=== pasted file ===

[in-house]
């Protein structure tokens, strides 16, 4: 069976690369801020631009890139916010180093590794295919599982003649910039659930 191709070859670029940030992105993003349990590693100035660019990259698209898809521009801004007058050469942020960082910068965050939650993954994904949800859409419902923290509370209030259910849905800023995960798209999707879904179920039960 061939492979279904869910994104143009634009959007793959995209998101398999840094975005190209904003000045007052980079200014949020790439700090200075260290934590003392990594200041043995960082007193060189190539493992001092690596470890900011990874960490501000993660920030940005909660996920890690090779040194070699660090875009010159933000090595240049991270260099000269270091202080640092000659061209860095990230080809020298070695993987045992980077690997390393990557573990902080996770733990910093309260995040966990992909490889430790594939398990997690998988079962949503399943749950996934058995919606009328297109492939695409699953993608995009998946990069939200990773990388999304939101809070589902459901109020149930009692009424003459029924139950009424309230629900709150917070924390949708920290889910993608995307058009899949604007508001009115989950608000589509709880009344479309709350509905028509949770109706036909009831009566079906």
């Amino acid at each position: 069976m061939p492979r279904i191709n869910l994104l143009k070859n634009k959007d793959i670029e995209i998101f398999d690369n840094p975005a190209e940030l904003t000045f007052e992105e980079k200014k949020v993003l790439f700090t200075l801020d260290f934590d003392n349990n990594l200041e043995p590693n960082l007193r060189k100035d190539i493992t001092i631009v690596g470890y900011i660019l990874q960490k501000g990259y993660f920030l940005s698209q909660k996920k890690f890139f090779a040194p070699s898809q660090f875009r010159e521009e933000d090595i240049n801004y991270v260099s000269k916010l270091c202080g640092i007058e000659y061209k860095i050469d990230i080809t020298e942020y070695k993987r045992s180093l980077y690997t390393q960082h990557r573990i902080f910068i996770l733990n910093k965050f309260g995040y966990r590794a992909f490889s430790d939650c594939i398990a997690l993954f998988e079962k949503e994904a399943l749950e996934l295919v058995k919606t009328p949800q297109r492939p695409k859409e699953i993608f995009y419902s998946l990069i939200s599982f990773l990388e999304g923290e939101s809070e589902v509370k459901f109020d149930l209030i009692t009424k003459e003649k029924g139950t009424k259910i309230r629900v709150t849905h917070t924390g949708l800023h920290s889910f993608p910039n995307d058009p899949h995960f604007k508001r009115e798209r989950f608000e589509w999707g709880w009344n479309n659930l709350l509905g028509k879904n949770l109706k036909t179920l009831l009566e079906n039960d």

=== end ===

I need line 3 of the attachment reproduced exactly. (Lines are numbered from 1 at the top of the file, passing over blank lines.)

């Amino acid at each position: 069976m061939p492979r279904i191709n869910l994104l143009k070859n634009k959007d793959i670029e995209i998101f398999d690369n840094p975005a190209e940030l904003t000045f007052e992105e980079k200014k949020v993003l790439f700090t200075l801020d260290f934590d003392n349990n990594l200041e043995p590693n960082l007193r060189k100035d190539i493992t001092i631009v690596g470890y900011i660019l990874q960490k501000g990259y993660f920030l940005s698209q909660k996920k890690f890139f090779a040194p070699s898809q660090f875009r010159e521009e933000d090595i240049n801004y991270v260099s000269k916010l270091c202080g640092i007058e000659y061209k860095i050469d990230i080809t020298e942020y070695k993987r045992s180093l980077y690997t390393q960082h990557r573990i902080f910068i996770l733990n910093k965050f309260g995040y966990r590794a992909f490889s430790d939650c594939i398990a997690l993954f998988e079962k949503e994904a399943l749950e996934l295919v058995k919606t009328p949800q297109r492939p695409k859409e699953i993608f995009y419902s998946l990069i939200s599982f990773l990388e999304g923290e939101s809070e589902v509370k459901f109020d149930l209030i009692t009424k003459e003649k029924g139950t009424k259910i309230r629900v709150t849905h917070t924390g949708l800023h920290s889910f993608p910039n995307d058009p899949h995960f604007k508001r009115e798209r989950f608000e589509w999707g709880w009344n479309n659930l709350l509905g028509k879904n949770l109706k036909t179920l009831l009566e079906n039960d």